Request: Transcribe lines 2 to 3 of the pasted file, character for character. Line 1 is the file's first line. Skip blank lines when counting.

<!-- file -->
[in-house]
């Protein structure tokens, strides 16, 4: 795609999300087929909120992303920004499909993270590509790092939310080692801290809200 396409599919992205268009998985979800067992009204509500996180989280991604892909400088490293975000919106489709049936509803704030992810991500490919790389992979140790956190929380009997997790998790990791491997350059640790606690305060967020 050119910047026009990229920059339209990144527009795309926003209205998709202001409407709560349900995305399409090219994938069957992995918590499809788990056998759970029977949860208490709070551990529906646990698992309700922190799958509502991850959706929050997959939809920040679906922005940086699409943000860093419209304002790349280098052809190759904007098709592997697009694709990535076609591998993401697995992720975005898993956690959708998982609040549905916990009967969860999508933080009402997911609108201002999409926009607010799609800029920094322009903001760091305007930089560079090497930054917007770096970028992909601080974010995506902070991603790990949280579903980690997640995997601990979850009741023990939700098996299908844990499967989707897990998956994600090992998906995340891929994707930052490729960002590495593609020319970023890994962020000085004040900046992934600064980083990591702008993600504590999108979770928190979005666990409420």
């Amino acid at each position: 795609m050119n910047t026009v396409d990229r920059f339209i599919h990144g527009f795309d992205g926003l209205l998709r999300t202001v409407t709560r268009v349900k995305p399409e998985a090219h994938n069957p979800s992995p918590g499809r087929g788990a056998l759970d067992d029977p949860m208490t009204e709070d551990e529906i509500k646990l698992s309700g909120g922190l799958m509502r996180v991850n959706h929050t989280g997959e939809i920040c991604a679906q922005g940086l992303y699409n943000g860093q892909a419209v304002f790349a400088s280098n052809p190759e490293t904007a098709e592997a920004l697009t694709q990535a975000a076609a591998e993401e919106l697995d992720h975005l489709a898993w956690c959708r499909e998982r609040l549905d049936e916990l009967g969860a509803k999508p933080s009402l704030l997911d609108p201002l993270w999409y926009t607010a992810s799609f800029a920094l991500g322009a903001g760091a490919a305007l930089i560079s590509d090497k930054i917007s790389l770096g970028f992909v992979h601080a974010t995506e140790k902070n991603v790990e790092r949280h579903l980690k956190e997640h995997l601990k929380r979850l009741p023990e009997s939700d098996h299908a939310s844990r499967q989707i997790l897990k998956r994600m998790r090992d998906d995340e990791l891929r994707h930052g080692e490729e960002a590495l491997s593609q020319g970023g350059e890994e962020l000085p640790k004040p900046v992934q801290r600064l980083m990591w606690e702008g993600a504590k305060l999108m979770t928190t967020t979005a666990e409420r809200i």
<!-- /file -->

């Protein structure tokens, strides 16, 4: 795609999300087929909120992303920004499909993270590509790092939310080692801290809200 396409599919992205268009998985979800067992009204509500996180989280991604892909400088490293975000919106489709049936509803704030992810991500490919790389992979140790956190929380009997997790998790990791491997350059640790606690305060967020 050119910047026009990229920059339209990144527009795309926003209205998709202001409407709560349900995305399409090219994938069957992995918590499809788990056998759970029977949860208490709070551990529906646990698992309700922190799958509502991850959706929050997959939809920040679906922005940086699409943000860093419209304002790349280098052809190759904007098709592997697009694709990535076609591998993401697995992720975005898993956690959708998982609040549905916990009967969860999508933080009402997911609108201002999409926009607010799609800029920094322009903001760091305007930089560079090497930054917007770096970028992909601080974010995506902070991603790990949280579903980690997640995997601990979850009741023990939700098996299908844990499967989707897990998956994600090992998906995340891929994707930052490729960002590495593609020319970023890994962020000085004040900046992934600064980083990591702008993600504590999108979770928190979005666990409420």
């Amino acid at each position: 795609m050119n910047t026009v396409d990229r920059f339209i599919h990144g527009f795309d992205g926003l209205l998709r999300t202001v409407t709560r268009v349900k995305p399409e998985a090219h994938n069957p979800s992995p918590g499809r087929g788990a056998l759970d067992d029977p949860m208490t009204e709070d551990e529906i509500k646990l698992s309700g909120g922190l799958m509502r996180v991850n959706h929050t989280g997959e939809i920040c991604a679906q922005g940086l992303y699409n943000g860093q892909a419209v304002f790349a400088s280098n052809p190759e490293t904007a098709e592997a920004l697009t694709q990535a975000a076609a591998e993401e919106l697995d992720h975005l489709a898993w956690c959708r499909e998982r609040l549905d049936e916990l009967g969860a509803k999508p933080s009402l704030l997911d609108p201002l993270w999409y926009t607010a992810s799609f800029a920094l991500g322009a903001g760091a490919a305007l930089i560079s590509d090497k930054i917007s790389l770096g970028f992909v992979h601080a974010t995506e140790k902070n991603v790990e790092r949280h579903l980690k956190e997640h995997l601990k929380r979850l009741p023990e009997s939700d098996h299908a939310s844990r499967q989707i997790l897990k998956r994600m998790r090992d998906d995340e990791l891929r994707h930052g080692e490729e960002a590495l491997s593609q020319g970023g350059e890994e962020l000085p640790k004040p900046v992934q801290r600064l980083m990591w606690e702008g993600a504590k305060l999108m979770t928190t967020t979005a666990e409420r809200i």